I am not a believer in separate but equal shelving. I don’t think I’ve seen it as “African American Romance” yet. The last time I saw it, the black romances were over in “African American Issues,” which is not the right place. I mean, if I ever got to print, it’s the only way my book would ever be that close to Langston Hughes, but I don’t want that to happen because we’re both black and for no other reason.

      I don’t think anyone is really served by separate shelving for black romances, though. First and foremost, there is the matter of that horrendous placement, toward the bottom. But on top of that, the criteria used to separate those books are a little strange. I’ve seen books separated out because there’s one black character (that’s the situation with my book). I’ve seen books separated out because the author is black, regardless of the book’s subject matter. I’ve seen them separated out because someone connected with the publisher was black (I’m thinking of Zane’s Strebor line; I stared hard at the cover of Delilah Devlin’s Obsessed to figure out how that ended up on that shelf instead of Romance).

      In addition, I think that many of the folks looking for black romances are specifically not looking for interracial romances. When I was trying to decide on where to start sending my writing, I considered Harlequin, but only briefly. My thinking is that the black heroines would send me to the Kimani line, where the readers have indicated that they’re not all that interested in interracials. Carina will take interracials, and they do not seem to have a Kimani analogue, so my inclination is to send my stuff there instead of Harlequin, because I think they’ll place my stories according to their subject matter. With apologies to a much wiser man, the book would be judged by its content, not the color of its characters.

      Having said that, I like Ellora’s Cave because they have designations for books where the story is about the differences between the characters’ races (the Fusion line) and the ones where the characters just happen to be of different races (Interracial Elements). That fits the bill and then some for me. 🙂

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  2. Another thoughtful post, Alexa! I always enjoy learning more about you and how you developed into a writer. It’s so true that we write what we read or WANT to read and I’m super excited about your upcoming release! I also remember the episode Sofie mentioned above between Capt. Kirk and Uhura which I thought was excellent. I guess it’s just me, but I never thought about the social connotations, I just thought – yeah, ’bout time, Kirk and Uhura! I was disappointed that it never went beyond that. Oh well.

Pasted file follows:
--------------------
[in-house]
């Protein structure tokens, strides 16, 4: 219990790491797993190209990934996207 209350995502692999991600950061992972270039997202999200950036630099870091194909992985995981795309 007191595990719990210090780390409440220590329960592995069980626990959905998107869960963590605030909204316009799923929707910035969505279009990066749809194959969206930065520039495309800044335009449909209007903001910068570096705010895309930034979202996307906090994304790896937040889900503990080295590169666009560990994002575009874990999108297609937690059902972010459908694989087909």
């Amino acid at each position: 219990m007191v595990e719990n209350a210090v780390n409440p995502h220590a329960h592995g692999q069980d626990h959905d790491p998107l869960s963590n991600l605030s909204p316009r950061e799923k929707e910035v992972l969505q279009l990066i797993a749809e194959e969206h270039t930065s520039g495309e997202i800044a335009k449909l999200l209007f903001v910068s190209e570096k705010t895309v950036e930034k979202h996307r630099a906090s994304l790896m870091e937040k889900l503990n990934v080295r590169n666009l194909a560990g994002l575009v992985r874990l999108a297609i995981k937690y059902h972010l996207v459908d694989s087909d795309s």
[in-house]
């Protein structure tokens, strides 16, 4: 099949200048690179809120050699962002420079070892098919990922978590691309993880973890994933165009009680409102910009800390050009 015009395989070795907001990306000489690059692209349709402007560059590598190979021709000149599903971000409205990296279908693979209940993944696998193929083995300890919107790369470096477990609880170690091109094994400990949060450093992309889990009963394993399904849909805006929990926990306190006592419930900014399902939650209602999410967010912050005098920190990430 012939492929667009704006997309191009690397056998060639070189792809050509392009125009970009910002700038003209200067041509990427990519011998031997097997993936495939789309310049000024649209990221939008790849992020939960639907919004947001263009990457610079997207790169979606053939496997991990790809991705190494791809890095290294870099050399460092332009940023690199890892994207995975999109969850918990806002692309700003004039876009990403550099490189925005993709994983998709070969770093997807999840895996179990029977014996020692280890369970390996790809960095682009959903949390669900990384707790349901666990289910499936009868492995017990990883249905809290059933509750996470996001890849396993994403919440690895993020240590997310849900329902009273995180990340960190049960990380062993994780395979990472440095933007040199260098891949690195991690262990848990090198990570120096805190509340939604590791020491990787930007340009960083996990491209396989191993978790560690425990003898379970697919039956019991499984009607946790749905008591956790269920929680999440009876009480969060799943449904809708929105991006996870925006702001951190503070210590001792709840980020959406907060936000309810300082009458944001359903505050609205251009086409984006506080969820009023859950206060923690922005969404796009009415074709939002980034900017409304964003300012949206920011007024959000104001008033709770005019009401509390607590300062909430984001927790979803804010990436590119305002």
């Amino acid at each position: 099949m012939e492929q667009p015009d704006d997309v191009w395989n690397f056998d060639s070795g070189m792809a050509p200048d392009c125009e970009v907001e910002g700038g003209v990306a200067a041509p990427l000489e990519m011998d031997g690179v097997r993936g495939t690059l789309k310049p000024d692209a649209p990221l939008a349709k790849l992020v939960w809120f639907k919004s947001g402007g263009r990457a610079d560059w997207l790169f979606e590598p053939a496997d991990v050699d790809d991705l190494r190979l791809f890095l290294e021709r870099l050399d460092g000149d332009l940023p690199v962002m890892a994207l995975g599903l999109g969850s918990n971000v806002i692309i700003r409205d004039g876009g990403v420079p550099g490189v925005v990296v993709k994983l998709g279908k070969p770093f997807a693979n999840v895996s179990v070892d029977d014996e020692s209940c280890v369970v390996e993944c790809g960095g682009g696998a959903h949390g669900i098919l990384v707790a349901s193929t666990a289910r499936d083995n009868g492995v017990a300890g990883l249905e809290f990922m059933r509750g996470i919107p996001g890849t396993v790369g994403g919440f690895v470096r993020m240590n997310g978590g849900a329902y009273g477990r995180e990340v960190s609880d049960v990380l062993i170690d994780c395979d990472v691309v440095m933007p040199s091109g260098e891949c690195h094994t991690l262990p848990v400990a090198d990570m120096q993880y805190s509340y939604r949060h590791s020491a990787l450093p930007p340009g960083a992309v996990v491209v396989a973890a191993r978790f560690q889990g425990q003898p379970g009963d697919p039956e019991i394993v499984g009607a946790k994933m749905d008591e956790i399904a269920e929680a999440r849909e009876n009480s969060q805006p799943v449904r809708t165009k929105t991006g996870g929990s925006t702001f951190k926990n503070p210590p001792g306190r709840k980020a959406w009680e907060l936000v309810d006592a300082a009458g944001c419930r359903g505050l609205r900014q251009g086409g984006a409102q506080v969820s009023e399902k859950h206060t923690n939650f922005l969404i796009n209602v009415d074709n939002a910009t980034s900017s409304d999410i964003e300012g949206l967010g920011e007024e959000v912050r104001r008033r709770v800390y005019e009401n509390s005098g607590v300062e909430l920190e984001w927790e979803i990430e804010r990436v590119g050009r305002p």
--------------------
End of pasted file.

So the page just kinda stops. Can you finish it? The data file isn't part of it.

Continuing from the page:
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    1. You know, that was kind of my thought, too, when I saw it the first time. I thought, this woman is standing here, right next to all these guys, all day, every day. They know and are familiar with each other. They even seem to like each other. And nothing? Nothing at all?

      I’ve found it interesting to see what the fanfiction types are making of the original series and the new movie. They’ve managed to pair Uhura up with Spock, the captain, and Dr. McCoy, which is gratifying to me. Progress comes slowly sometimes, but it’s always coming.

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  3. McCoy!!? I totally missed that one. (How did I miss that one?) Yeah, I get what you mean about Kirk’s reaction to “the kiss”, but I imagine, (if I had been savvy enough at 6 or 7 years old to think hard on it), I’d have thought his repulsion was because she was a subordinate officer. And what was with that Yoeman? And I’m not just talkin’ about that jacked-up hairdo. 🙂 I can’t say Kirk ever did it for me. It was that Vulcan who was constantly using that racy word, “negative”. (It sounded racy to a 6 or 7 year old.)

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    1. I forget that so many people came to Trek younger than I was! I was a very impressionable middle schooler when I first saw the original series, so I was always wondering, “Why haven’t those two gotten together? Or those two? Or *those* two? And why Janice?” Poor Janice Rand was such a ninny, but she was so successful with men. Hmm.

      Uhura spent a lot of the original series flirting with Spock. It was really very cute. They have a very flirty conversation about the word “frequency,” I think, in one of the Season One episodes (OMG, I am such a Star Trek dork). You’re right, though, “frequency” is not as hot as “negative.” 🙂

      Dr. McCoy is steady when it matters and volatile at most other times. How irresistible is that?

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  4. Three cheers for you on your pending book publication!
    It is high time for more interracial romance. Thank you for pointing out the lack of it in the market. It is high time publishing caught up with the real world.

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    1. Thank you! My suspicion is that we may be on the brink of some real developments in interracial romance fiction, what with the sudden increase in interracial television stories. I just hope that happens sooner rather than later — I am so impatient when it comes to such things!